EFF member, Dali Mpofu, has launched a scathing attack against the SABC during a hearing about the party's election advert.
The SABC's former CEO accused the public broadcaster of being a slave to the ruling party during a hearing about an Economic Freedom Fighter's (EFF) advert on Friday night.
"Other neutral broadcasters not slaves to the ruling party have aired the advert," Dali Mpofu said, using the term "his master's voice".
Mpofu, an advocate and the EFF Gauteng premier candidate, was the SABC's CEO between 2005 and 2009. He is also a former ANC member.
He is representing the EFF in its complaint to the Independent Communications Authority of South Africa (Icasa) about the SABC not screening its election advert. It features a call to "destroy e-tolls physically".
Terry Motau, for the SABC, objected to Mpofu using language like "his master's voice". Mpofu, who is the EFF's Gauteng premier candidate, replied he would tone it down.
Mpofu said the party's application was based on the Constitution and legislation.
"The application prescripts start from the Constitution itself, Icasa Act, SABC Act, regulations, and so on."
He said the SABC's rejection of the advert happened in April. The call to "destroy e-tolls physically" had however been in the public domain since February 22, when the EFF's election manifesto was made public.
"It is out there… To date we are now almost two months after the first publication of the statement and no violence has [resulted] from the statement," Mpofu told Icasa's complaints committee.
The public broadcaster allocated free slots to political parties contesting the May 7 general elections on radio and television. The relief the EFF sought from Icasa was for its allocated slots to be reinstated and the advert to be televised as is.
Mpofu stated that the SABC's rejection of the advert was an attempt to muzzle the EFF.
"When you do that you are violating the rights of the public…[who] make up their minds independently who they are going to vote for. The fear expressed by the SABC amounts to censorship… it's a citizen's right to choose or reject."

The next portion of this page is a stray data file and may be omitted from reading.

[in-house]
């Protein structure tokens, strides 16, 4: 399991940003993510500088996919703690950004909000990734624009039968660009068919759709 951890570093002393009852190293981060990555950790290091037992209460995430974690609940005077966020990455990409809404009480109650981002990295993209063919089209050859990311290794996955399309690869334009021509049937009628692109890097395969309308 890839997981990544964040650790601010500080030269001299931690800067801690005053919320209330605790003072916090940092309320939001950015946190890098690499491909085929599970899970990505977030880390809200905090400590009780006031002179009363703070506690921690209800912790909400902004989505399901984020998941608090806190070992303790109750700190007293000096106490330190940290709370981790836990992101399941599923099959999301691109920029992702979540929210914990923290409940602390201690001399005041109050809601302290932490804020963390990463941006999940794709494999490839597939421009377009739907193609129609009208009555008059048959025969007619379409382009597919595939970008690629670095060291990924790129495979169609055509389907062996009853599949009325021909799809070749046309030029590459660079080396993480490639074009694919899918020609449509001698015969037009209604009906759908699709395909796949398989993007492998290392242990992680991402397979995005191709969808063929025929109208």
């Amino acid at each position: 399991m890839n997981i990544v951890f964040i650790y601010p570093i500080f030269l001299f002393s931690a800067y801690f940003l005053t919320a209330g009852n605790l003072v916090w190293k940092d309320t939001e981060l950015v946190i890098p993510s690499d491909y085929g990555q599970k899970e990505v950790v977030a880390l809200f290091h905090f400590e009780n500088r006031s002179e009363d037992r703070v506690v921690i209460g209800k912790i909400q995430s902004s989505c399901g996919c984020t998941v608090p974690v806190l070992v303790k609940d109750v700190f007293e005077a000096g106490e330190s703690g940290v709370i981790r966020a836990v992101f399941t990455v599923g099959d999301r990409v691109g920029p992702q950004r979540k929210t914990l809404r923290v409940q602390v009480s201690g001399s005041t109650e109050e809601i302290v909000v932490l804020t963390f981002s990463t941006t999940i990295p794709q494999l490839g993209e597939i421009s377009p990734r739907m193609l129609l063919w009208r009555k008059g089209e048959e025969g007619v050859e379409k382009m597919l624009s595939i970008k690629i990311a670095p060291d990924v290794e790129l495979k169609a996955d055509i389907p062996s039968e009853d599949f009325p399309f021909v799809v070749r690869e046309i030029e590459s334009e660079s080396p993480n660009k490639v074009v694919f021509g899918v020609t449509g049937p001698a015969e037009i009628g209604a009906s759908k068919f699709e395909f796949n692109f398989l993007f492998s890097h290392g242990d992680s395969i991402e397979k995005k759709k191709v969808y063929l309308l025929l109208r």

Motau said Mpofu neither challenged the regulations the SABC applied in rejecting the advert, nor did he make a case that they were incorrectly applied.
"All that the SABC did was to correctly interpret regulations."
He further argued that the EFF had exceeded the 48-hour limit within which to bring its complaint to Icasa. The SABC advised the party on April 16 that its advert had been rejected. The EFF lodged a complaint on April 22.
Motau asked the committee to dismiss the EFF's complaint for being late, and on the merits of his case.
He said the language used to discuss e-tolls in the EFF's manifesto was not the same as that used in the advert.
Judge for yourself
EFF leader Julius Malema said on Tuesday the SABC should allow people to judge for themselves which party to vote for, instead of banning advertisements.
The advert, mostly in black and white, is entitled "Now is the time for economic freedom". It was posted on YouTube a week ago and had been viewed over 148,500 times by Friday night.
It starts with a woman, identified as Mrs Zameka Nungu, talking in Xhosa about how she was left heartbroken when her husband was killed during the Marikana shooting in August 2012.
This is followed by a slideshow of photos of police officers pointing their guns at mineworkers in Marikana, and at Bekkersdal residents.
Malema then introduces himself and urges people to vote for the EFF.
"I know your pain and suffering. Let us vote against empty promises of the last 20 years, vote for economic freedom in our lifetime. Let us restore the dignity of the African child. Vote EFF," he says.
The advert ends with images of posters with Malema's face on them and slogans such as "lets stop Nkandla corruption" and "destroy e-tolls physically!".
Malema said the EFF would not amend its advert and would not be told by the SABC what it could and could not say.
The hearing continues. –Sapa